It’s been nearly a decade since Common Grounds was released.  It was a great read with superb art.  I definitely hope that one of these days Troy Hickman has the opportunity to write another series.  And, y’know, the folks at Top Cow could always throw in some background appearances by the Common Grounds stores in their other books.  It’d be the perfect place for Sara Pezzini to pick up her morning java.

Comic books I’m reading, part two: trade paperbacks

After I wrote my post about what I was reading from Marvel and DC, I realized that I had left out something crucial: trade paperbacks.

Trade paperbacks have the advantage of containing a complete story or, in the case of the black & white Marvel Essential and DC Showcase Presents volumes, several hundred pages of reprints for twenty dollars or less.  TPBs often give you a lot more value for your money than a single issue “pamphlet” which only contains 22 pages, and they are much more durable.  I find it easier to take a TPB on the train or bus to read, because if it gets knocked around a bit, it won’t end up being destroyed.

I recently picked up a pair of trades published by DC which both featured the artwork of Jose Luis Garcia-Lopez.  The first one, JLA: The Hypothetical Woman, was written by Gail Simone.  It has to be one of the best Justice League stories that I have read in years.  Simone absolutely understands  how to write the JLA’s team dynamics, highlighting the particular strengths of each member while still showing that the whole is greater than the sum of its parts.  And she gives the team a truly worthy adversary in General Tuzik, a ruthless Machiavellian dictator who seems to spend the majority of the story one step ahead of the League.  You really are left wondering how the JLA is going to get through this one.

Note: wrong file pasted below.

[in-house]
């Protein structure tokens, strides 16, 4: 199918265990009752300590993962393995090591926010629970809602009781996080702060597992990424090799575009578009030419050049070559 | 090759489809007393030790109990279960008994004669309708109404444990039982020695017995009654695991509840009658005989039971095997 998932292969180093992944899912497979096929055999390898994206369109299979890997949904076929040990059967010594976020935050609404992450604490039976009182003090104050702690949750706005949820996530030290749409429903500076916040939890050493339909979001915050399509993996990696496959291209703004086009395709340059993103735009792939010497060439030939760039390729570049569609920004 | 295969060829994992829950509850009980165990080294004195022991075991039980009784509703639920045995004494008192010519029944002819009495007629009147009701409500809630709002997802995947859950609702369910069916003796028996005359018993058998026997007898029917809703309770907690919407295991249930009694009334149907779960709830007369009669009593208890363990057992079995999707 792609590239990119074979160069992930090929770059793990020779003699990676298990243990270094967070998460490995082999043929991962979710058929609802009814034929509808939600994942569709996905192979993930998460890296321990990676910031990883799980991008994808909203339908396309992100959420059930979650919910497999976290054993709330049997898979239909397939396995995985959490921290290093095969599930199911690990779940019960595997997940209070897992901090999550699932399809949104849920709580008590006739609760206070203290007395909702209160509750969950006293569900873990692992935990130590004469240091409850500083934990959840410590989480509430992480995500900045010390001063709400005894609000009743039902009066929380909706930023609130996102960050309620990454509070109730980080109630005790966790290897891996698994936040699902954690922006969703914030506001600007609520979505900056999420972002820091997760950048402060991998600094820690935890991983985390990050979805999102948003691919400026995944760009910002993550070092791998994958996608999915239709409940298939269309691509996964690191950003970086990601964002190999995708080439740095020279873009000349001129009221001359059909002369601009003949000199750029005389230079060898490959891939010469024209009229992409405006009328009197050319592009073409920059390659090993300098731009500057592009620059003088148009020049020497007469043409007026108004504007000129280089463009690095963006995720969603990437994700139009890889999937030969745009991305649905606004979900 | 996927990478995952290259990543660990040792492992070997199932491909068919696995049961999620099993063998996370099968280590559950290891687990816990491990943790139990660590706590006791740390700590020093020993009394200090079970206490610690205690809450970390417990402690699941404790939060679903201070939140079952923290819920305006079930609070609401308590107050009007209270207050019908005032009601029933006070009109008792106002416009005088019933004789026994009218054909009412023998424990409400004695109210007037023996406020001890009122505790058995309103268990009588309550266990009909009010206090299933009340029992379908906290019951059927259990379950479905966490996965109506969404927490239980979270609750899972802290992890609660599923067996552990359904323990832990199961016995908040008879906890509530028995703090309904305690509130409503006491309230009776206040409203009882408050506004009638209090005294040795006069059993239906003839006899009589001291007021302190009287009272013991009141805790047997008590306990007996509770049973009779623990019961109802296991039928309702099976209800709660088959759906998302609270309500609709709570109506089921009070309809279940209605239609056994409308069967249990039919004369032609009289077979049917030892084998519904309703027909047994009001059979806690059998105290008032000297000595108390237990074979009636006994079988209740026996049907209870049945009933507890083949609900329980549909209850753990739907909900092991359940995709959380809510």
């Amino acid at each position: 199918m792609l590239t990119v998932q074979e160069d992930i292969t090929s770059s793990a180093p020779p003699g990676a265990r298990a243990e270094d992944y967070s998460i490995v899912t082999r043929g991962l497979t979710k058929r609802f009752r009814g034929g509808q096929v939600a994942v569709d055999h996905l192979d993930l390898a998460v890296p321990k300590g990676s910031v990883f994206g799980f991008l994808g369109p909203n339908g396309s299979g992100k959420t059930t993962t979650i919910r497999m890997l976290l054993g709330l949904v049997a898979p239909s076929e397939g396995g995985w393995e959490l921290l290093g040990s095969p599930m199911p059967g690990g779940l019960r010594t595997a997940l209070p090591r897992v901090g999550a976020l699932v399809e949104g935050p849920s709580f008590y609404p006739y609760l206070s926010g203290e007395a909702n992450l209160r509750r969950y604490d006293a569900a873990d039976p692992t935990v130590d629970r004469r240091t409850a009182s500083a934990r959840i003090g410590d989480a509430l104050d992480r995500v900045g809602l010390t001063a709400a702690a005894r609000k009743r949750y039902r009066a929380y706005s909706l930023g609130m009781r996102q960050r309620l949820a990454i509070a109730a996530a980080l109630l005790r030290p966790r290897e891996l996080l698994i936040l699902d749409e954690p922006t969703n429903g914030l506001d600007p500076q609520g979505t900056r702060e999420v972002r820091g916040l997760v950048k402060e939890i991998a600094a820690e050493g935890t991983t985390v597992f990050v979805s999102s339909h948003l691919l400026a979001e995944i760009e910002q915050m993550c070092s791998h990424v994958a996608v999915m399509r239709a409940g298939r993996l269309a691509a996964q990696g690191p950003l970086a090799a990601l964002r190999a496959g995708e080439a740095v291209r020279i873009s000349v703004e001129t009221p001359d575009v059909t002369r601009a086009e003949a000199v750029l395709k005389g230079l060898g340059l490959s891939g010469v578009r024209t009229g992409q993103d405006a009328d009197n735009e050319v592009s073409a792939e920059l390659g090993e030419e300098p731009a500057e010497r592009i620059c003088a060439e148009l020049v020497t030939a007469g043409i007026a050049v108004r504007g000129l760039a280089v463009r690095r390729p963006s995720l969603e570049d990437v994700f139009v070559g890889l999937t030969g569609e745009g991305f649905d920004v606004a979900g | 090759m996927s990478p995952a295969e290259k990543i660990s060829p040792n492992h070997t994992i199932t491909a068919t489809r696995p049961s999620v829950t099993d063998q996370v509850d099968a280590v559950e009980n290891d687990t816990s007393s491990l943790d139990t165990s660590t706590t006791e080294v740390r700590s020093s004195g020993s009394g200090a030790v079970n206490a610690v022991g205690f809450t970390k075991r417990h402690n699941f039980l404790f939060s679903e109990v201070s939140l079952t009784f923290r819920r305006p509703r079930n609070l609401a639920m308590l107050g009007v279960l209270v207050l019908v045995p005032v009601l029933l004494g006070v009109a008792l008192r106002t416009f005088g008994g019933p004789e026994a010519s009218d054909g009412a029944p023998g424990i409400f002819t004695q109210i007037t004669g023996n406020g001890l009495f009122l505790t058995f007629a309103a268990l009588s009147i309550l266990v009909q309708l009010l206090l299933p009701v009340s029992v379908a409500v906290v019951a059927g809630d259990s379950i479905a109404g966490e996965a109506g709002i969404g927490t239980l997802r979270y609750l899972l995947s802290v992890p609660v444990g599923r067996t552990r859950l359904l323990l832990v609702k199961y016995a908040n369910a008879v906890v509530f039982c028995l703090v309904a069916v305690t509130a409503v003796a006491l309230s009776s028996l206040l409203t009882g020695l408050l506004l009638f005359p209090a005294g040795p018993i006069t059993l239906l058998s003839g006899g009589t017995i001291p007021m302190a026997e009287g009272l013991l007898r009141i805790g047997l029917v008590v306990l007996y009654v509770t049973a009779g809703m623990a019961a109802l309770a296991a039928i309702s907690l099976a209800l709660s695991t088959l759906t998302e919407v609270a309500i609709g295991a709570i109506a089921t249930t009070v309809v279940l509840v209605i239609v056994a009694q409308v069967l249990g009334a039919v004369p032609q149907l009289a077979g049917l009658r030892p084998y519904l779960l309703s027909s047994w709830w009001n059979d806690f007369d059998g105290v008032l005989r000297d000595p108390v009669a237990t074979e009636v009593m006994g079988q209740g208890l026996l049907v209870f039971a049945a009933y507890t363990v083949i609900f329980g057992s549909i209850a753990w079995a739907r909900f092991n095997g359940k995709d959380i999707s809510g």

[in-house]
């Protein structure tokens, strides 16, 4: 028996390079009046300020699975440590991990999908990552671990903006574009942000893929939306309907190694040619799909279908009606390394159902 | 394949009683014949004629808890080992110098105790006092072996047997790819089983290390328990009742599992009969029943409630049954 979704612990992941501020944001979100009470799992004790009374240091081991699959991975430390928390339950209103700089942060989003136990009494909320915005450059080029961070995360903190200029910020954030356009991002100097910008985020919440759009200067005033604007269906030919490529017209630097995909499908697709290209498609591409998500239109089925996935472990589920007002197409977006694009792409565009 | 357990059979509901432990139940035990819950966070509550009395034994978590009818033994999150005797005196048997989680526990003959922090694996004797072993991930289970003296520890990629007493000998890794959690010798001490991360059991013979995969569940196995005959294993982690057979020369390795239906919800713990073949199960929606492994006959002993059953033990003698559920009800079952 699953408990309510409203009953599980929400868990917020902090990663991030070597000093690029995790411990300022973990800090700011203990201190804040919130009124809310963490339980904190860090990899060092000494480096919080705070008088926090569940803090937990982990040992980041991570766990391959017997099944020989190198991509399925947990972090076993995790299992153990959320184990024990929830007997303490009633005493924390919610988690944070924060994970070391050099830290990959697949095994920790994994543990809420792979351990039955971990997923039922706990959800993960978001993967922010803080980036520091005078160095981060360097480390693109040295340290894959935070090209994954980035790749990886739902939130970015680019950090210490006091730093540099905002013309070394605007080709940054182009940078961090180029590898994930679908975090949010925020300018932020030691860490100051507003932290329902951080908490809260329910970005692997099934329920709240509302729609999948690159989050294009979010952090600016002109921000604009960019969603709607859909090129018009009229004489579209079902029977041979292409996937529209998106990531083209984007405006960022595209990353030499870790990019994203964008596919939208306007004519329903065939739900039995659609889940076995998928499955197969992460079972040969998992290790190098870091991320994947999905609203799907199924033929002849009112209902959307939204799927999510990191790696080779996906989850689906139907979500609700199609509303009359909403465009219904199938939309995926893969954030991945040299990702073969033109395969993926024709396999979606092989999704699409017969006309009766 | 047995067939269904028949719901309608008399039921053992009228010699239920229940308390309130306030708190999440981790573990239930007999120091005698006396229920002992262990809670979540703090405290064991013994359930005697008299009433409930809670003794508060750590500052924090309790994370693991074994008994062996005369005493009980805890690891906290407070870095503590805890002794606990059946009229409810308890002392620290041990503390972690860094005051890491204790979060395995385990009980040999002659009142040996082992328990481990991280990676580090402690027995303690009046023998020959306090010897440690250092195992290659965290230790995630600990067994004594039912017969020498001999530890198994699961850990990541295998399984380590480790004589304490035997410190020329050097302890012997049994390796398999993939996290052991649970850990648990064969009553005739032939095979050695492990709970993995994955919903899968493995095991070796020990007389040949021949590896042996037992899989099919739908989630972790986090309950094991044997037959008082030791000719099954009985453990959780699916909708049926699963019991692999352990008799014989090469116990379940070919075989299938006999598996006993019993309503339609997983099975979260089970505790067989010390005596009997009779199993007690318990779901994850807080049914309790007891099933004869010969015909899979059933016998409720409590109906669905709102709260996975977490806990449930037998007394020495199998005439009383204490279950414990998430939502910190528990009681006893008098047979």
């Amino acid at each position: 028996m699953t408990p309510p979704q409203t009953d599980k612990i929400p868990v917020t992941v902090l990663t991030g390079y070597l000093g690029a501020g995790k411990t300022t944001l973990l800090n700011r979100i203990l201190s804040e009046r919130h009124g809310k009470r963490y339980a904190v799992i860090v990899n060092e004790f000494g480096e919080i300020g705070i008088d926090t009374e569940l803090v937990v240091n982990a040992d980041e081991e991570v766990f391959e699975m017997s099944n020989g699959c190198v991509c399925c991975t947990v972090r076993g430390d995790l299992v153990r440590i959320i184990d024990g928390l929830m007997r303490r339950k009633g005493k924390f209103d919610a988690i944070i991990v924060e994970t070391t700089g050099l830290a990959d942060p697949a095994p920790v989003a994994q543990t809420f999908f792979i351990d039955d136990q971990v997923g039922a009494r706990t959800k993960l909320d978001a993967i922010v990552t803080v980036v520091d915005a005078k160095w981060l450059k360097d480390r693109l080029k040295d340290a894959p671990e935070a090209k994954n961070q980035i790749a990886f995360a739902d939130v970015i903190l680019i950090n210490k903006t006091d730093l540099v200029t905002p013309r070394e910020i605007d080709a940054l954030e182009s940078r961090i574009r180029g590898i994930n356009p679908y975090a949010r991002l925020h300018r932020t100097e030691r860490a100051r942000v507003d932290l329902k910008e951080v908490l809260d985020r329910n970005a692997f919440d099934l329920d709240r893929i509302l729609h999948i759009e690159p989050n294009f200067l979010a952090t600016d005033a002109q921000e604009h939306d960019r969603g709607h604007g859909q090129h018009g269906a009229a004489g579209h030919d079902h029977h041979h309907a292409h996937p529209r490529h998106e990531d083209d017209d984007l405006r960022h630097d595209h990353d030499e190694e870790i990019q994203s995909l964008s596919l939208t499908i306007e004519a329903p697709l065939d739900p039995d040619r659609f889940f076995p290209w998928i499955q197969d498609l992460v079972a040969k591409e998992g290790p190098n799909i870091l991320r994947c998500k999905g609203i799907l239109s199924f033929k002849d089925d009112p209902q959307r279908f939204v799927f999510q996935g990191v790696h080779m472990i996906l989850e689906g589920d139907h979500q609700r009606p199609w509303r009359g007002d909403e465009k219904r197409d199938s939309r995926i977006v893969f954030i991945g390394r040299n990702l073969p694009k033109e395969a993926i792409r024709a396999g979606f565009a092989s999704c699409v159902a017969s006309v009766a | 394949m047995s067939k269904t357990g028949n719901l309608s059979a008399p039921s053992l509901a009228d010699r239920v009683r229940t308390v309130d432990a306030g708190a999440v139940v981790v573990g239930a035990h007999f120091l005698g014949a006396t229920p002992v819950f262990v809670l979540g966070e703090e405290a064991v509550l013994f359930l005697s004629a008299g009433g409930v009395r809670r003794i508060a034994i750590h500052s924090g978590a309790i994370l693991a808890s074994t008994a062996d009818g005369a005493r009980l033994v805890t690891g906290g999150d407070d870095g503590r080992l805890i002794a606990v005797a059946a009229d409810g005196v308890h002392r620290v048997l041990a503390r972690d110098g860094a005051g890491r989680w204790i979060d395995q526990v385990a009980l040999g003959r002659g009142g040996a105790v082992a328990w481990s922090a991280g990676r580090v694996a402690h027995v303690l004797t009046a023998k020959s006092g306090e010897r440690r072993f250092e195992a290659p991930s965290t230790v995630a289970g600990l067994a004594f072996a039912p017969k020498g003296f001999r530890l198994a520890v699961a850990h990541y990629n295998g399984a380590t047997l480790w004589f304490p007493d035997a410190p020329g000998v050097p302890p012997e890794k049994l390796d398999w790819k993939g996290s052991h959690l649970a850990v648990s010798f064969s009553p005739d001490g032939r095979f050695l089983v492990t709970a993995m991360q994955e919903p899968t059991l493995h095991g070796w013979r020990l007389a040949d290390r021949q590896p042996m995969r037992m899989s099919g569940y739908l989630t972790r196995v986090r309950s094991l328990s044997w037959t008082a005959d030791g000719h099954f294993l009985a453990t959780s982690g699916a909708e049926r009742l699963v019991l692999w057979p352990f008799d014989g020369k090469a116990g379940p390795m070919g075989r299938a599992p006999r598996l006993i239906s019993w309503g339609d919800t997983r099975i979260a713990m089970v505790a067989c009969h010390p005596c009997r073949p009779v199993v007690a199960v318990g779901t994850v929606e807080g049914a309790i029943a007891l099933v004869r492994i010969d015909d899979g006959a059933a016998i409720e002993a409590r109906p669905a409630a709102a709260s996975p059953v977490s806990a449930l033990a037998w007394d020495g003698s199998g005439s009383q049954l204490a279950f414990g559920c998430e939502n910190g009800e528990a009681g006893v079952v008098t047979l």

JLA: The Hypothetical Woman
JLA: The Hypothetical Woman

The artwork is stunning.  This is some of the finest penciling by Garcia-Lopez in his entire career.  He draws a story on a truly epic scale, with both superhuman spectacles and intimate personal moments.  And his Wonder Woman… she is absolutely breathtaking, especially in the story’s second half, when we see her on the field of battle, a commanding portrait of beauty & strength.  Garcia-Lopez is very ably complemented by inkers Klaus Janson and Sean Phillips on this book.

I believe that JLA: The Hypothetical Woman is out of print, but a number of copies are still available on Amazon.com.  I definitely recommend picking it up.